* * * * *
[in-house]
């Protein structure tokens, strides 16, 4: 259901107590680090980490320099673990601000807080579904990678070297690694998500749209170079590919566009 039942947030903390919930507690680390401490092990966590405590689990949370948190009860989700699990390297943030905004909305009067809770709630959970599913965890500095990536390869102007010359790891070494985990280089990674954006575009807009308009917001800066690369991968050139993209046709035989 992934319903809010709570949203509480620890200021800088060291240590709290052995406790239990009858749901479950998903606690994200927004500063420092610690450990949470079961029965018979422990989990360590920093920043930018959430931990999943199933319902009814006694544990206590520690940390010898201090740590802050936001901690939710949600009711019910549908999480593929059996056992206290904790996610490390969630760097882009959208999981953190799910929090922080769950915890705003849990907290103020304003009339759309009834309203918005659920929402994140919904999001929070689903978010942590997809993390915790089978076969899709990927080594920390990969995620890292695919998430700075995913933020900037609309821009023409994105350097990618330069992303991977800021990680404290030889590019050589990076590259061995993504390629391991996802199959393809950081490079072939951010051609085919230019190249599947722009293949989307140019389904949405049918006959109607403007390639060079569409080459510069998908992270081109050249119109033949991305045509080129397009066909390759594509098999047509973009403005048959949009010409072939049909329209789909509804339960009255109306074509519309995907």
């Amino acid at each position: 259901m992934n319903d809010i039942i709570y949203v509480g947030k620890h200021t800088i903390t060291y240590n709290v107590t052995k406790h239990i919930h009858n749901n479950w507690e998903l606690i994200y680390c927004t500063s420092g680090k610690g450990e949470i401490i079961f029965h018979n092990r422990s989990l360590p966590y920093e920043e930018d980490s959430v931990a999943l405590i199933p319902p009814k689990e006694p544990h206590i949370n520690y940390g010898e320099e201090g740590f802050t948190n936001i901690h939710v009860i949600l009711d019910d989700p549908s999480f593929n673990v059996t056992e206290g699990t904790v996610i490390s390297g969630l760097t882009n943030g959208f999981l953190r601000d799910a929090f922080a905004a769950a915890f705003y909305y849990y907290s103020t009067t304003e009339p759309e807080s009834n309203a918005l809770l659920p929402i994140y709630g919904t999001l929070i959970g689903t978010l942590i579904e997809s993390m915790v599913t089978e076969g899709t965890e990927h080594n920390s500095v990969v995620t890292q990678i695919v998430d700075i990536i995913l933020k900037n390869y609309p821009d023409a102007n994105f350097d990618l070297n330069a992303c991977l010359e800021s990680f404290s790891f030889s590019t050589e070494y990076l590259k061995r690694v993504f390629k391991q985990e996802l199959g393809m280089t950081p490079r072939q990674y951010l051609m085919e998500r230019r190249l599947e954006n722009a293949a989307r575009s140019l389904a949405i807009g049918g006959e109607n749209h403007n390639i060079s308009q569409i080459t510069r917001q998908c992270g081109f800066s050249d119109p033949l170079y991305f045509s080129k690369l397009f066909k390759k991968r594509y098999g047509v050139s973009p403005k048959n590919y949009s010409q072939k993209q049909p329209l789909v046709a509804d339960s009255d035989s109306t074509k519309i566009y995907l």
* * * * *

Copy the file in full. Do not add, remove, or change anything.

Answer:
[in-house]
């Protein structure tokens, strides 16, 4: 259901107590680090980490320099673990601000807080579904990678070297690694998500749209170079590919566009 039942947030903390919930507690680390401490092990966590405590689990949370948190009860989700699990390297943030905004909305009067809770709630959970599913965890500095990536390869102007010359790891070494985990280089990674954006575009807009308009917001800066690369991968050139993209046709035989 992934319903809010709570949203509480620890200021800088060291240590709290052995406790239990009858749901479950998903606690994200927004500063420092610690450990949470079961029965018979422990989990360590920093920043930018959430931990999943199933319902009814006694544990206590520690940390010898201090740590802050936001901690939710949600009711019910549908999480593929059996056992206290904790996610490390969630760097882009959208999981953190799910929090922080769950915890705003849990907290103020304003009339759309009834309203918005659920929402994140919904999001929070689903978010942590997809993390915790089978076969899709990927080594920390990969995620890292695919998430700075995913933020900037609309821009023409994105350097990618330069992303991977800021990680404290030889590019050589990076590259061995993504390629391991996802199959393809950081490079072939951010051609085919230019190249599947722009293949989307140019389904949405049918006959109607403007390639060079569409080459510069998908992270081109050249119109033949991305045509080129397009066909390759594509098999047509973009403005048959949009010409072939049909329209789909509804339960009255109306074509519309995907």
């Amino acid at each position: 259901m992934n319903d809010i039942i709570y949203v509480g947030k620890h200021t800088i903390t060291y240590n709290v107590t052995k406790h239990i919930h009858n749901n479950w507690e998903l606690i994200y680390c927004t500063s420092g680090k610690g450990e949470i401490i079961f029965h018979n092990r422990s989990l360590p966590y920093e920043e930018d980490s959430v931990a999943l405590i199933p319902p009814k689990e006694p544990h206590i949370n520690y940390g010898e320099e201090g740590f802050t948190n936001i901690h939710v009860i949600l009711d019910d989700p549908s999480f593929n673990v059996t056992e206290g699990t904790v996610i490390s390297g969630l760097t882009n943030g959208f999981l953190r601000d799910a929090f922080a905004a769950a915890f705003y909305y849990y907290s103020t009067t304003e009339p759309e807080s009834n309203a918005l809770l659920p929402i994140y709630g919904t999001l929070i959970g689903t978010l942590i579904e997809s993390m915790v599913t089978e076969g899709t965890e990927h080594n920390s500095v990969v995620t890292q990678i695919v998430d700075i990536i995913l933020k900037n390869y609309p821009d023409a102007n994105f350097d990618l070297n330069a992303c991977l010359e800021s990680f404290s790891f030889s590019t050589e070494y990076l590259k061995r690694v993504f390629k391991q985990e996802l199959g393809m280089t950081p490079r072939q990674y951010l051609m085919e998500r230019r190249l599947e954006n722009a293949a989307r575009s140019l389904a949405i807009g049918g006959e109607n749209h403007n390639i060079s308009q569409i080459t510069r917001q998908c992270g081109f800066s050249d119109p033949l170079y991305f045509s080129k690369l397009f066909k390759k991968r594509y098999g047509v050139s973009p403005k048959n590919y949009s010409q072939k993209q049909p329209l789909v046709a509804d339960s009255d035989s109306t074509k519309i566009y995907l």